Forensic Report Raises Questions about Australian Tax Office’s Handling of Craig Wright Probe
We recently took the time to lay out a factual timeline of Craig Wright’s involvement with Bitcoin using publicly available information. While the list is not exhaustive, the bulk of information comes starting in 2014 as everything prior to that date has been scrubbed from the internet. When digging in to try and fill in the gaps between 2009–2013, you find a long and bitter battle between Wright and the Australian Tax Office. The BBC first asked Wright about his dealings with the ATO in his famous interview around May 2016. Here is his response:
I have companies that are under audit. The reason for that is that we have told the ATO everything. We have told them about the tax issues and implications. We actually put in everything with the auditors… We had an internal audit and we supplied that to the tax office so that we could pay the correct amount of tax. And because no one really understands Bitcoin very well, and no one understands the timing or anything like that, then it’s still an ongoing matter.
While many news organizations have used Wright’s dealings with the ATO to make accusations of “fraud”, an examination of the facts and evidence paints a different story. We have obtained private documents that contradict the prevailing narratives about Wright’s history and dealings with the Australian Tax Office:
- Wright‘s saga with the ATO dates back as early as the 2009 tax season.
- Wright was working with the Australian Tax Office to properly report tax on his Bitcoin businesses.
- Questions are raised about the Australian Tax Office’s handling of the various audits against Wright’s companies — specifically forensic analysis suggests fraudulent documents were used as evidence against Wright and a large security vulnerability existed in the ATO’s networks allowing modification and altering of records.
As part of Wired/Gizmodo’s initial doxxing of Craig Wright, a leaked 2014 transcript between the Australian Tax Office and Craig Wright and his legal team gave us a glimpse into the long saga between Craig Wright’s various business dealings and the ATO. This document is authentic and is cited as evidence in the current lawsuit between Ira Kleiman and Craig Wright. In this transcript we are given some key insight into the various audits Craig Wright’s companies underwent as a result of his Bitcoin businesses dating back to 2009. Two days prior to the date of the transcript, Investor Daily reported that Wright was working with the ATO to “have a full banking licence from APRA based on Bitcoin” with his company Hotwire PE. The transcript shows that this was not Wright’s first experience with the Australian Tax Office surrounding his Bitcoin businesses, and specifically that he “gained a little bit of paranoia” from his prior experience with the ATO “in 2010 or whatever it was”:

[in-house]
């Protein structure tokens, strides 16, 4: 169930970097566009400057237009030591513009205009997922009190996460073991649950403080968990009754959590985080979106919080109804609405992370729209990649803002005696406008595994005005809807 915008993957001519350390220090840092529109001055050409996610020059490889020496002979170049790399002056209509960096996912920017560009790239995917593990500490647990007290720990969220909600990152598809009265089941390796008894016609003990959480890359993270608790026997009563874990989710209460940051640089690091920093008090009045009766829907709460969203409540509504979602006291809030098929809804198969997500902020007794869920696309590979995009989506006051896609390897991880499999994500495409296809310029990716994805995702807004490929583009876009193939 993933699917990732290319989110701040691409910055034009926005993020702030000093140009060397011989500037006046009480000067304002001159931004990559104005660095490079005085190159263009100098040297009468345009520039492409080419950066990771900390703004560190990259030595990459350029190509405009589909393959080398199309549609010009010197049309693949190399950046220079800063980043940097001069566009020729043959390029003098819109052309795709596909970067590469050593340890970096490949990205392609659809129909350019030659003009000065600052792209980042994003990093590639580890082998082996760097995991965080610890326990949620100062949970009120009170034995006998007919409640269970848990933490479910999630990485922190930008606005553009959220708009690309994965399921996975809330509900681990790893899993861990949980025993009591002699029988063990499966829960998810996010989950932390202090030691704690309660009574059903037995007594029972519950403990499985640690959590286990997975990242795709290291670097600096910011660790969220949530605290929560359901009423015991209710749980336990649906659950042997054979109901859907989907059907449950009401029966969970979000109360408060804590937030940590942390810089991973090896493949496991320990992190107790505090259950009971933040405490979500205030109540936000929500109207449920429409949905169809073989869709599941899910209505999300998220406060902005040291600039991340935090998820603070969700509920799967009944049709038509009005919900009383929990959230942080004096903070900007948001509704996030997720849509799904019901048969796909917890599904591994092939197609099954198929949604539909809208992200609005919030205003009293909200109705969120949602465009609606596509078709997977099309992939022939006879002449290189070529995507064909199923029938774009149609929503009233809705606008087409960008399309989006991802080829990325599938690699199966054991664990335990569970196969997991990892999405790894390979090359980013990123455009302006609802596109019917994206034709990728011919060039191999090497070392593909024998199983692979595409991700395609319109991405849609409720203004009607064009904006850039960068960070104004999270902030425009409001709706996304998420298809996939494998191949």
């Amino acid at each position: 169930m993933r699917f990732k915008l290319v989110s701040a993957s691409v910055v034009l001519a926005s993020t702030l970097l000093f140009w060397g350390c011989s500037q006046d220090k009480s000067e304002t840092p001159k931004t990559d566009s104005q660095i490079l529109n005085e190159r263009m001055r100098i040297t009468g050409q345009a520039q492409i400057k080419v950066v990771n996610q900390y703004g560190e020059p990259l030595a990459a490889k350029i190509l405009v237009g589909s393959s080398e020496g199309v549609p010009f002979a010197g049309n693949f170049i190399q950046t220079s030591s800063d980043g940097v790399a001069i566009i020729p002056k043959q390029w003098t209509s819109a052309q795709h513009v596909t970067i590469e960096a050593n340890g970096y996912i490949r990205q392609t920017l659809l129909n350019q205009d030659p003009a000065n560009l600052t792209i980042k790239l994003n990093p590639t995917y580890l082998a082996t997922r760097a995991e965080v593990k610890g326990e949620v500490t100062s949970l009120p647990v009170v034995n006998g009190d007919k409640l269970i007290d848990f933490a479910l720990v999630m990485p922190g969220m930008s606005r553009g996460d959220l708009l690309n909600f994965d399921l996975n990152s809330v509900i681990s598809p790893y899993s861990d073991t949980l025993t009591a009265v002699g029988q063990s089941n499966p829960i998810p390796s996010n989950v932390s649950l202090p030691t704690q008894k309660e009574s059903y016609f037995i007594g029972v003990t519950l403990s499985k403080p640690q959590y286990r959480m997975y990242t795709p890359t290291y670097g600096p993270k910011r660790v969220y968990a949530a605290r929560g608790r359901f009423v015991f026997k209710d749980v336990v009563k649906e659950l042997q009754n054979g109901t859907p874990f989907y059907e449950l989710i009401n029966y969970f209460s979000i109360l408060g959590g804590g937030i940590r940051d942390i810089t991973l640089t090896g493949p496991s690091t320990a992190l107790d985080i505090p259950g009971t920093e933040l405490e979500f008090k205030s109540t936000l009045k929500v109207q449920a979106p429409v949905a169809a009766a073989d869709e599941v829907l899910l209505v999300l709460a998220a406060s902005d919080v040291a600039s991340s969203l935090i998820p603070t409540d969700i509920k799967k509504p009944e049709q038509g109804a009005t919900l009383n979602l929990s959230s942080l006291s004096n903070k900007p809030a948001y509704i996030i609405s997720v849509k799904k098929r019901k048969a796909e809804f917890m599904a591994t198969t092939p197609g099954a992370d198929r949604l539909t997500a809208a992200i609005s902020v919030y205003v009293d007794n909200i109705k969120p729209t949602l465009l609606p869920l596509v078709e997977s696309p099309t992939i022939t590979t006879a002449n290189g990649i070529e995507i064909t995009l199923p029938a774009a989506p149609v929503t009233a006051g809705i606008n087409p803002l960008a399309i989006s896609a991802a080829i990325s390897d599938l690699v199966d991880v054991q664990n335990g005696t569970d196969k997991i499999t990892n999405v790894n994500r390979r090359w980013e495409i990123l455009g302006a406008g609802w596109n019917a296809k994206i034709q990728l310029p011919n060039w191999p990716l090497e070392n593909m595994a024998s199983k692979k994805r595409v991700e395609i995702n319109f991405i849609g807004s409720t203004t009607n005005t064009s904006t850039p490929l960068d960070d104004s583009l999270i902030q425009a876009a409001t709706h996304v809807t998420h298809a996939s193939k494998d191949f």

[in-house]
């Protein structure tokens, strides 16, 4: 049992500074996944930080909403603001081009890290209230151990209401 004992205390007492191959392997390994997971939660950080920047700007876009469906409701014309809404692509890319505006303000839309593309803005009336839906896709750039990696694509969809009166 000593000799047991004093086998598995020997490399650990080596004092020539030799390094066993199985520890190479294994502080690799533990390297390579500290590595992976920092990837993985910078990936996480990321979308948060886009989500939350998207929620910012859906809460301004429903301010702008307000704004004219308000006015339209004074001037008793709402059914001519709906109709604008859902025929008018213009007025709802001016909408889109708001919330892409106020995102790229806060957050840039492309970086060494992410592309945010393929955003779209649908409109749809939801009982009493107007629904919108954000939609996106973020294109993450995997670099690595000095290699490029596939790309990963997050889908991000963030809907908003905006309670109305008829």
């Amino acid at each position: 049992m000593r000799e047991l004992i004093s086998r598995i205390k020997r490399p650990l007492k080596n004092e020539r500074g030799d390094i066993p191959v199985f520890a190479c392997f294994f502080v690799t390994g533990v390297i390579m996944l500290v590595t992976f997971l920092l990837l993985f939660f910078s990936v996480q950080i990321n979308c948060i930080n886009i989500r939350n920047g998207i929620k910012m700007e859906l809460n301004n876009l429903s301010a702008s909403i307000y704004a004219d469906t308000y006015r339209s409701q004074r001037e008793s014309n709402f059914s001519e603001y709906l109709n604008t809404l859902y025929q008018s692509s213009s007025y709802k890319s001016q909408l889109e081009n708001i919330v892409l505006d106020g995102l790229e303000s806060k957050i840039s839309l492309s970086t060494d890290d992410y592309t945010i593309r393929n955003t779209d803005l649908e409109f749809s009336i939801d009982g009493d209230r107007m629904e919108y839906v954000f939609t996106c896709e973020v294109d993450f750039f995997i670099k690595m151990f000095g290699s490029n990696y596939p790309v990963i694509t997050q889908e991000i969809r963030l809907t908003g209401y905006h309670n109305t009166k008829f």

In working to obtain information about this previous interaction, we have obtained exclusive documents showing Wright’s initial 2011 objection decision against an amended assessment for the tax year ending 30 June 2009. The audit for the 2008–2009 income tax year was commenced on 10 February 2010.
The document details that Wright “purportedly sold [his] personal intellectual property to Information Defense and Integyrs”, two of Wright’s companies.
Information Defense was created on 29 January 2009, 19 days after the mining of the first Bitcoin block, and the domain information-defense.com was registered on 23 January 2009. The domain for Integyrs.com was registered on 25 April 2009.
It’s noteworthy that Wright’s initial tax return claimed a net capital gains upon which he would have owed taxes — refuting many claims that Wright was trying to get money out of the Australian Tax Office. After audit, the ATO took up issues with Wright’s claimed deductions to which he filed an objection. While the objection was initially disallowed, the objection decision was later reversed (as shown in another document dated 11 February 2013) and the deductions were finally granted to Wright. It is noted that “the Tribunal is requested to note that this decision is in favour of the Applicant”: